The National Institutes of Health (NIH) has now spent over $3.5 million to determine why the majority of lesbians are obese.
The project, now entering its fifth year, received another grant worth $658,485 this summer. The total funding for the research is now $3,531,925.Funding has more than doubled since the study was first revealed in 2013.
Since, the study that is examining why three-quarters of lesbians are obese, but gay men are not, has survived sequester cuts, survived sequester cuts, and continues to produce results such as the discovery that gay men have a “greater desire for toned muscles” than straight men.
Another scientific paper associated with the research concluded that lesbians have lower "athletic- self esteem" that may lead to higher rates of obesity.
A paper published this June co-authored by the project’s lead investigator, S. Bryn Austin, an associate epidemiologist at Brigham and Women’s Hospital and pediatrics professor at Harvard Medical School, found that young males think about their muscles.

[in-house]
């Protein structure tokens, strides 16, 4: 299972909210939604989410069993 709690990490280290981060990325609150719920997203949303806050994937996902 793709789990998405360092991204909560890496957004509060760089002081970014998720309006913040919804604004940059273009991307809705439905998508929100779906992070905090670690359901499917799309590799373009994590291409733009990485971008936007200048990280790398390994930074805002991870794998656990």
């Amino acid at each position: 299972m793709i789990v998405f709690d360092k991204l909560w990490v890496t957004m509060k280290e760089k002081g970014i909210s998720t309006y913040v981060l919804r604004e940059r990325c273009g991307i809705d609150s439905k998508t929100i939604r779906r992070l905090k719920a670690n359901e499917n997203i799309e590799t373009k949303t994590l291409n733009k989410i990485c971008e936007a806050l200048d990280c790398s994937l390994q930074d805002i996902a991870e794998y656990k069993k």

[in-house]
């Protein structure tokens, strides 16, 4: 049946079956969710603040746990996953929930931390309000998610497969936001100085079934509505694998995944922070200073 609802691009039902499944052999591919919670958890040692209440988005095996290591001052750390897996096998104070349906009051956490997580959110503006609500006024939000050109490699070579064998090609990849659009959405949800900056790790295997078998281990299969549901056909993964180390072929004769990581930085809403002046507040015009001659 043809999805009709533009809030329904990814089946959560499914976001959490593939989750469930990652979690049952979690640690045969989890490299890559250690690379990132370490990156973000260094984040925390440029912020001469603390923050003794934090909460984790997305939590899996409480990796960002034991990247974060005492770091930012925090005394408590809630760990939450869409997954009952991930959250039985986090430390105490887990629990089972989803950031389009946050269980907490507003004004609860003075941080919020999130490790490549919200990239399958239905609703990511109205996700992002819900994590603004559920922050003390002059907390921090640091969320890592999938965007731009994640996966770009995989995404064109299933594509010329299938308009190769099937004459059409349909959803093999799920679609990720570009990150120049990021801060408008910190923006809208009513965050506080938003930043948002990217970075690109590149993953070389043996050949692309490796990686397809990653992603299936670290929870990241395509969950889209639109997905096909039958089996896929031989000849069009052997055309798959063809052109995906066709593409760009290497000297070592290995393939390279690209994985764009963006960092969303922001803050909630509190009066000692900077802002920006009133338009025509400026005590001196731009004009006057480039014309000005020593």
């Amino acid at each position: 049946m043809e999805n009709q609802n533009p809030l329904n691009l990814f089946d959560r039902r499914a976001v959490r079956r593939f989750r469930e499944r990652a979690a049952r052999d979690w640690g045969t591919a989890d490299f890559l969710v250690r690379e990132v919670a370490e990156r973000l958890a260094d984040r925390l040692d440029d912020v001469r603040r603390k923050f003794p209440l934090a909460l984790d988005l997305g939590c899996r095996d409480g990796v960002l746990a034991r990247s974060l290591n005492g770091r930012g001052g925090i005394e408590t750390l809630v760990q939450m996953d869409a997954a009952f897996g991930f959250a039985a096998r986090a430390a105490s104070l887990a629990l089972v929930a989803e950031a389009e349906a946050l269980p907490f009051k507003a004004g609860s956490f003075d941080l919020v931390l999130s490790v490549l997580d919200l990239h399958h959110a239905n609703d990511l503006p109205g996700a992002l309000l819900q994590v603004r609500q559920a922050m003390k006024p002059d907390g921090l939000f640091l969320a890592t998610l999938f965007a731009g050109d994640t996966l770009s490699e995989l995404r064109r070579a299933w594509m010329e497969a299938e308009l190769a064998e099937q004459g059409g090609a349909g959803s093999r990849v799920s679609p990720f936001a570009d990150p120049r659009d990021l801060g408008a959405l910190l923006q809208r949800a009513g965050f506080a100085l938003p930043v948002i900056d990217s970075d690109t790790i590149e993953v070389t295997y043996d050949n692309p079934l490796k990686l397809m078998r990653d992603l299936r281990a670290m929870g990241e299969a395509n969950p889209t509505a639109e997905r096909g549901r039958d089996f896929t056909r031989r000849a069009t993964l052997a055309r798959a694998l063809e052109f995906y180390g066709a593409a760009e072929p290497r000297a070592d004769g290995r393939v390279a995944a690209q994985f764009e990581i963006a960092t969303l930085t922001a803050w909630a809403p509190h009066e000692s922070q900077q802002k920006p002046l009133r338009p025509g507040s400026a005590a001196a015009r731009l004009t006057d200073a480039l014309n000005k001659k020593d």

“Latent transition analyses revealed that sexual minority males (i.e., mostly heterosexual, gay, and bisexual) were more likely than completely heterosexual males to be lean-concerned at ages 17-18 and 19-20 years and to transition to the lean-concerned class from the healthy class,” according to the paper. “There were no sexual orientation differences in odds of being muscle-concerned.”
The paper also suggested that young men should be “screened” to see if they are too preoccupied with their biceps.
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